Incidence and Treatment of Potentially Lethal Diseases in Transient Leukemia of Down Syndrome: Pediatric Oncology Group Study


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Abstract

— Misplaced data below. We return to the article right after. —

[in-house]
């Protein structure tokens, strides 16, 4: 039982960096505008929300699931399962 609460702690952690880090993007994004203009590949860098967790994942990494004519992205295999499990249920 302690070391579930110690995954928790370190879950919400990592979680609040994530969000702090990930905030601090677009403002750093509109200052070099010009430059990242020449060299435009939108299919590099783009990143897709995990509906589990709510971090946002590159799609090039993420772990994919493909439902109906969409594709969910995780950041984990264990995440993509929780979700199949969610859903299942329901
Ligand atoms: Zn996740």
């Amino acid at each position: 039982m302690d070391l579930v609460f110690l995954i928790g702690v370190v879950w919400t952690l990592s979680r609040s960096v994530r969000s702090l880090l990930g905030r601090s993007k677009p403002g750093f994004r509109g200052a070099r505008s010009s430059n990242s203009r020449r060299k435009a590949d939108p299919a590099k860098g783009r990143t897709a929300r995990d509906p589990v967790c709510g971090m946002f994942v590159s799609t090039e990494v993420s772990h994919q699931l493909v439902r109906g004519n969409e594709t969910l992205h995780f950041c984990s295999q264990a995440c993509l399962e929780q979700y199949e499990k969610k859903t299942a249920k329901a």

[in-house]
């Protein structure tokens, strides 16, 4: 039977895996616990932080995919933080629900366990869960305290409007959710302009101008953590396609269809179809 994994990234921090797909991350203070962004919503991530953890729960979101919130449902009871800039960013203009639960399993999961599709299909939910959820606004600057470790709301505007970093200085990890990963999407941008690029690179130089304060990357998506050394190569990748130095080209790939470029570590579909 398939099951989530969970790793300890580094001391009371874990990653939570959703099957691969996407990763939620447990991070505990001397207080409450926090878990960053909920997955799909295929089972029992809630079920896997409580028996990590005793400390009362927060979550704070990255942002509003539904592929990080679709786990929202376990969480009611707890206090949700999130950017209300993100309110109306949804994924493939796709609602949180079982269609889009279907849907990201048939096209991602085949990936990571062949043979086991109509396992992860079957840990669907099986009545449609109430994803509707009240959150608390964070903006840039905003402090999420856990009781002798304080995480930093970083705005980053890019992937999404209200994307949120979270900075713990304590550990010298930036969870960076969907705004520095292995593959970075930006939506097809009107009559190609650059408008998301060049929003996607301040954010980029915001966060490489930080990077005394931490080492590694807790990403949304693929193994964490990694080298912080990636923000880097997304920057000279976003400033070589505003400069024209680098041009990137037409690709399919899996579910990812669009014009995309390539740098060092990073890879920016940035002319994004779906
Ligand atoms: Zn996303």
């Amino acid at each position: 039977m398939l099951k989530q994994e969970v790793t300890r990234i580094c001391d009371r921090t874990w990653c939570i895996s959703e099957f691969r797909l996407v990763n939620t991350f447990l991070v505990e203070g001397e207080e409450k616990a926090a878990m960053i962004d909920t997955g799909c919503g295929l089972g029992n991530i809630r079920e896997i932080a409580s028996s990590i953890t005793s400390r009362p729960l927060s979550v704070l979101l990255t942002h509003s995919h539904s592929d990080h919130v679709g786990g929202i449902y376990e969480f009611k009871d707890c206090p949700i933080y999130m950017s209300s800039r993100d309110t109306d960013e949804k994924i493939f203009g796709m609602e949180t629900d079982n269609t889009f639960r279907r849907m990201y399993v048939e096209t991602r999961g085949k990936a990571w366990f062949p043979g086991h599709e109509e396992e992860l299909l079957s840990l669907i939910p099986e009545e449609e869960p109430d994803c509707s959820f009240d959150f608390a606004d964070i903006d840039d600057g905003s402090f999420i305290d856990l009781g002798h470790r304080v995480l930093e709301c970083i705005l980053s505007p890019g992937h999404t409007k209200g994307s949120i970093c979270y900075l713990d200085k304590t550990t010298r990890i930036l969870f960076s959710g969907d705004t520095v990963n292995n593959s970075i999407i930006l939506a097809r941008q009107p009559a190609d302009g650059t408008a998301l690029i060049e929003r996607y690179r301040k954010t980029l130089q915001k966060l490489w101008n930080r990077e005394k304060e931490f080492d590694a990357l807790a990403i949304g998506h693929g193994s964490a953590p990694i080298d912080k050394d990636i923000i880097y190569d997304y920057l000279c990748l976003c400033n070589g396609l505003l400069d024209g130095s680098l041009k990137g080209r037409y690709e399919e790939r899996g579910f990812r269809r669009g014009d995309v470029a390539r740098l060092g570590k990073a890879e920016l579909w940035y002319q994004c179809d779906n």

Transient leukemia (TL or transient myeloproliferative disorder) occurs in approximately 10% of newborn infants with Down syndrome. The disorder is characterized by the presence of megakaryoblasts in the peripheral blood; most cases resolve spontaneously within the first 3 months of life, and the child is well thereafter. However, there are cases in which a severe, potentially lethal form of disease develops, manifesting as hepatic fibrosis or cardiopulmonary failure. Hitherto, the incidence of these severe forms of the disease has not been reported. A prospective study of TL was conducted by the Pediatric Oncology Group (POG Study 9481) in which 48 children with TL were identified. Life-threatening disease occurred in nine patients (19%); seven had hepatic fibrosis and two had cardiopulmonary failure. Five children died of the disease within the first 3 months of life, none of whom received antileukemic therapy. One patient died on day 31 after receiving minimal therapy within 1 day of death. Three children received low-dose cytosine arabinoside (Ara-C) (0.4–1.5 mg/kg every 12 hours for 5 or 7 days). In all these patients, the disease resolved. It is concluded that potentially lethal disease is relatively common in TL, and the available evidence suggests that these diseases are responsive to low-dose Ara-C therapy.

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